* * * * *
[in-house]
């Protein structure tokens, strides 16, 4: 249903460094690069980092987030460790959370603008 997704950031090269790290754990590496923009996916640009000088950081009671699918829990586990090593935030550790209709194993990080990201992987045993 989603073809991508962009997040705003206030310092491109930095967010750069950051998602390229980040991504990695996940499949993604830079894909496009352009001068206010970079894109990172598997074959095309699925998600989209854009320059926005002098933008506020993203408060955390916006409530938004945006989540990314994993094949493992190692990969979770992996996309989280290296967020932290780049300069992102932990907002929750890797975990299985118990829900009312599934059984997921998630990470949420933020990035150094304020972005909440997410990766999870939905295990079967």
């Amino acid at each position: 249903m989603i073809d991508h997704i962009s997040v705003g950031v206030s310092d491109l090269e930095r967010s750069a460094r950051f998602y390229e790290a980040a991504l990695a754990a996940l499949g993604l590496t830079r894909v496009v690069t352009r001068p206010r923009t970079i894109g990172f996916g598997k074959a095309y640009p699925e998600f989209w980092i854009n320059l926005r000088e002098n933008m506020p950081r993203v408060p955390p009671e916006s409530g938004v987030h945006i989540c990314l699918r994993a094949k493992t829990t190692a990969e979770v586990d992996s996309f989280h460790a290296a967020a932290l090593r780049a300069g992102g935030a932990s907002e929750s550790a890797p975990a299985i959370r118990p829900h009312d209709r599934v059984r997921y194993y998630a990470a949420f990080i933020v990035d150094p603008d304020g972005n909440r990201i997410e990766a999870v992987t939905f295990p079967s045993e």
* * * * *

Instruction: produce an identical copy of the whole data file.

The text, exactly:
[in-house]
């Protein structure tokens, strides 16, 4: 249903460094690069980092987030460790959370603008 997704950031090269790290754990590496923009996916640009000088950081009671699918829990586990090593935030550790209709194993990080990201992987045993 989603073809991508962009997040705003206030310092491109930095967010750069950051998602390229980040991504990695996940499949993604830079894909496009352009001068206010970079894109990172598997074959095309699925998600989209854009320059926005002098933008506020993203408060955390916006409530938004945006989540990314994993094949493992190692990969979770992996996309989280290296967020932290780049300069992102932990907002929750890797975990299985118990829900009312599934059984997921998630990470949420933020990035150094304020972005909440997410990766999870939905295990079967």
């Amino acid at each position: 249903m989603i073809d991508h997704i962009s997040v705003g950031v206030s310092d491109l090269e930095r967010s750069a460094r950051f998602y390229e790290a980040a991504l990695a754990a996940l499949g993604l590496t830079r894909v496009v690069t352009r001068p206010r923009t970079i894109g990172f996916g598997k074959a095309y640009p699925e998600f989209w980092i854009n320059l926005r000088e002098n933008m506020p950081r993203v408060p955390p009671e916006s409530g938004v987030h945006i989540c990314l699918r994993a094949k493992t829990t190692a990969e979770v586990d992996s996309f989280h460790a290296a967020a932290l090593r780049a300069g992102g935030a932990s907002e929750s550790a890797p975990a299985i959370r118990p829900h009312d209709r599934v059984r997921y194993y998630a990470a949420f990080i933020v990035d150094p603008d304020g972005n909440r990201i997410e990766a999870v992987t939905f295990p079967s045993e």